The Isles of Scilly, the westernmost of the granite masses of south west England, contain a remarkable abundance and variety of archaeological remains from over 4000 years of human activity. The remote physical setting of the islands, over 40km beyond the mainland in the approaches to the English Channel, has lent a distinctive character to those remains, producing many unusual features important for our broader understanding of the social development of early communities. Throughout the human occupation there has been a gradual submergence of the islands' land area, providing a stimulus to change in the environment and its exploitation. This process has produced evidence for responses to such change against an independent time-scale, promoting integrated studies of archaeological, environmental and linguistic aspects of the islands' settlement. The islands' archaeological remains demonstrate clearly the gradually expanding size and range of contacts of their communities. By the post- medieval period (from AD 1540), the islands occupied a nationally strategic location, resulting in an important concentration of defensive works reflecting the development of fortification methods and technology from the mid 16th to the 20th centuries. An important and unusual range of post- medieval monuments also reflects the islands' position as a formidable hazard for the nation's shipping in the western approaches. The exceptional preservation of the archaeological remains on the islands has long been recognised, producing an unusually full and detailed body of documentation, including several recent surveys. Civil War fieldworks are earthworks which were raised during military operations between 1642 and 1651 to provide temporary protection for infantry or to act as gun emplacements. The earthworks, which may have been reinforced with revetting or palisades, consist of earth and rubble platforms or banks and ditches. The Civil War fieldworks of the Isles of Scilly form a major part of the 150 surviving examples of fieldworks recorded nationally. They present an unusually complete system of fortifications from this period, both in the surviving range of fieldwork types represented and in the surviving pattern of their strategic disposition. Three main types of Civil War fieldwork have been recognised on the Isles of Scilly: breastworks, batteries and platforms; these could be deployed separately or in combination to form a defensive complex. Breastworks, which on the Isles of Scilly run beside the coastal cliff edge, consist of an earth and rubble bank, up to 4m wide and nearly 2m high but generally much smaller, usually accompanied by a ditch on the landward side. Sixteen surviving examples are recorded on the islands. Batteries are levelled areas or platforms, generally up to 20m across, situated on a hilltop or terraced into a slope to serve as gun emplacements. They vary considerably in size and shape and are usually partially or wholly enclosed by a bank, occasionally incorporating one or two outer ditches. Twenty batteries survive on the Isles of Scilly, several connected by breastworks. Adjacent to some batteries are examples of the third fieldwork type, platforms. These are partly terraced into, and partly out from, sloping ground and represent sites of lookouts and temporary buildings. Eight such platforms, measuring up to 12m by 8m in size, are known to survive on the islands. These fieldworks and fieldwork complexes were occasionally associated with other classes of defensive monument on the islands, including earthen artillery forts and blockhouses. The fieldworks were designed to defend the deep water approaches to the islands, especially St Mary's where most examples are found. Fieldworks are also known from Tresco, Bryher, Samson, St Agnes and Gugh. The circumstances of their construction are recorded in contemporary historical documents which indicate most were built by the Royalist forces which controlled the islands for the entire Civil War period except during 1646-8.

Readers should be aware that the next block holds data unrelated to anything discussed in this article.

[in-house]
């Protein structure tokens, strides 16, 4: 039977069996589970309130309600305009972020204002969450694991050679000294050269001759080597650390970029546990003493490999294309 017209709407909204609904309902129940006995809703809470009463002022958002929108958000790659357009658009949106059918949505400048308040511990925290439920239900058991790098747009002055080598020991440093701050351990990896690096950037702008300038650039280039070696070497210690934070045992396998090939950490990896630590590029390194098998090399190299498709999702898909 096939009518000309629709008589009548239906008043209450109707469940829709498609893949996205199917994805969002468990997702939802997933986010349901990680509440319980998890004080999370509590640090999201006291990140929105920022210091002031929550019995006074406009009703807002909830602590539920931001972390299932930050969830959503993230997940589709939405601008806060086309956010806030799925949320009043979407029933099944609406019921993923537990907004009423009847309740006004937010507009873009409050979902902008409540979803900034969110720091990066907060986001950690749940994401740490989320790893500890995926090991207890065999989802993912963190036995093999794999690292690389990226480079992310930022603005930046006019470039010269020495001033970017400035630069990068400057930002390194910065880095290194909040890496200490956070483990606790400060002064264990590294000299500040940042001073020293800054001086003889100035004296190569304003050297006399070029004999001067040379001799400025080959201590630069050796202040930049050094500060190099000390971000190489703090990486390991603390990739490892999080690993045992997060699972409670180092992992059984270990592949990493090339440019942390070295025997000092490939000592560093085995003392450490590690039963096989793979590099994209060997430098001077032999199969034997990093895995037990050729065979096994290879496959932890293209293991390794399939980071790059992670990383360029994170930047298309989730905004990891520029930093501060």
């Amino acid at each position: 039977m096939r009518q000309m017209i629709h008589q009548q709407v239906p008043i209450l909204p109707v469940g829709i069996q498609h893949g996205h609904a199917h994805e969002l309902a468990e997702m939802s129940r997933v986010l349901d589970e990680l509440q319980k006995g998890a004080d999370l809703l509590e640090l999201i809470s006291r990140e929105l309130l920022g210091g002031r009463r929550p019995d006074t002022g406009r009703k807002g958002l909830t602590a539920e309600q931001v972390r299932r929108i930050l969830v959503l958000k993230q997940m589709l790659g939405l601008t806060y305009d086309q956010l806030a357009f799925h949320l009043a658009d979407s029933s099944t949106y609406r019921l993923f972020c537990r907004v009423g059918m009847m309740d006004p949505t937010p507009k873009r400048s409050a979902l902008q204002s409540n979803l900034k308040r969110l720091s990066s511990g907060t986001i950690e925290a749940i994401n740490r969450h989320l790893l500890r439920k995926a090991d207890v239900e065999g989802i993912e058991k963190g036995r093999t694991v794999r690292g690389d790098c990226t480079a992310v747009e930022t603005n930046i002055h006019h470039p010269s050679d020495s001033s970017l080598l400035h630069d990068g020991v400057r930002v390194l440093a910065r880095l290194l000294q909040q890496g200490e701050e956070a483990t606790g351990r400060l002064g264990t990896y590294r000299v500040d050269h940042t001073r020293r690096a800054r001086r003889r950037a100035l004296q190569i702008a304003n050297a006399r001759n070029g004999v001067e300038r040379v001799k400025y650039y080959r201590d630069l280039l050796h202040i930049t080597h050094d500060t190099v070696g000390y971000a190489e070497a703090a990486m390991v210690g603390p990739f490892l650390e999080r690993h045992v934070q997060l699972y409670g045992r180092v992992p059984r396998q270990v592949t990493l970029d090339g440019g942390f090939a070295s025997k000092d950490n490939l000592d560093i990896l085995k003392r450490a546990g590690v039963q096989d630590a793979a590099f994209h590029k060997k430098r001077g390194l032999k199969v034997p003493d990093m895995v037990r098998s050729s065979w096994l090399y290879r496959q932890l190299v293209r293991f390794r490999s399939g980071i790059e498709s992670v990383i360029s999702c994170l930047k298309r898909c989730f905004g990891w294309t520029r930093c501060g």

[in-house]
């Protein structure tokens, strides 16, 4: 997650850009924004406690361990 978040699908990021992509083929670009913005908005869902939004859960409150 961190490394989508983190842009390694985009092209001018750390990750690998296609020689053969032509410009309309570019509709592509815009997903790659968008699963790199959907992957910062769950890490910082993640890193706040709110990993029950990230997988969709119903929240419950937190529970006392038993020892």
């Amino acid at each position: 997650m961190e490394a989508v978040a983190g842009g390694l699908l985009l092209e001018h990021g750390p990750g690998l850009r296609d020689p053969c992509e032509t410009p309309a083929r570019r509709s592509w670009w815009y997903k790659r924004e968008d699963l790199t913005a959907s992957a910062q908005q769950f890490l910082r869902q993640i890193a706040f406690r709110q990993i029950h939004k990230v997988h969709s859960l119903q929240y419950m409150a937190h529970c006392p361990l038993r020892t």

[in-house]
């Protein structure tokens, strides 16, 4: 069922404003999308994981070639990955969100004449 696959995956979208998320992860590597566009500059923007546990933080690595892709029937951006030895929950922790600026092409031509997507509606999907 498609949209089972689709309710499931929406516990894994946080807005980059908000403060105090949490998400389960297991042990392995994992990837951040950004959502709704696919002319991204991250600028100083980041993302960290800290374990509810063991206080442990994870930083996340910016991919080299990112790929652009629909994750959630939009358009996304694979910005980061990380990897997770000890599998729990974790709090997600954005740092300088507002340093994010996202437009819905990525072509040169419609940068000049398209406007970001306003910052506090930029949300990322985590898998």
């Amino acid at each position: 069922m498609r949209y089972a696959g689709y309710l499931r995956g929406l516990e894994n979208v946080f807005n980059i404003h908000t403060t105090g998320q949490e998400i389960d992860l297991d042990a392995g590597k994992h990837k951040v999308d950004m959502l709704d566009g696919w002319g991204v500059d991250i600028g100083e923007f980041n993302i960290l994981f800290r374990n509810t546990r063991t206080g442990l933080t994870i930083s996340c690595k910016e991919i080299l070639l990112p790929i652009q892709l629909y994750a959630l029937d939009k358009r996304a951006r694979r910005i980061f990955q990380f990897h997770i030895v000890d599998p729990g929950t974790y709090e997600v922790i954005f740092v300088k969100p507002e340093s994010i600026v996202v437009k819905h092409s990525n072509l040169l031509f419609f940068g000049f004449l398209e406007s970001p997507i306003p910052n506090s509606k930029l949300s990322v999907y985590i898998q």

Oliver's Battery survives well, providing a good example of a mid-17th century campaign battery and one that played a pivotal role in the action to prevent a Dutch foothold in the Western Approaches and in removing the last stronghold of Royalist resistance in England at the end of the Civil War. It contains an unusual range of internal features, while its situation and the extensive records detailing its function within the overall campaign show well the strategic methods employed by military forces at this time and the role of batteries within them.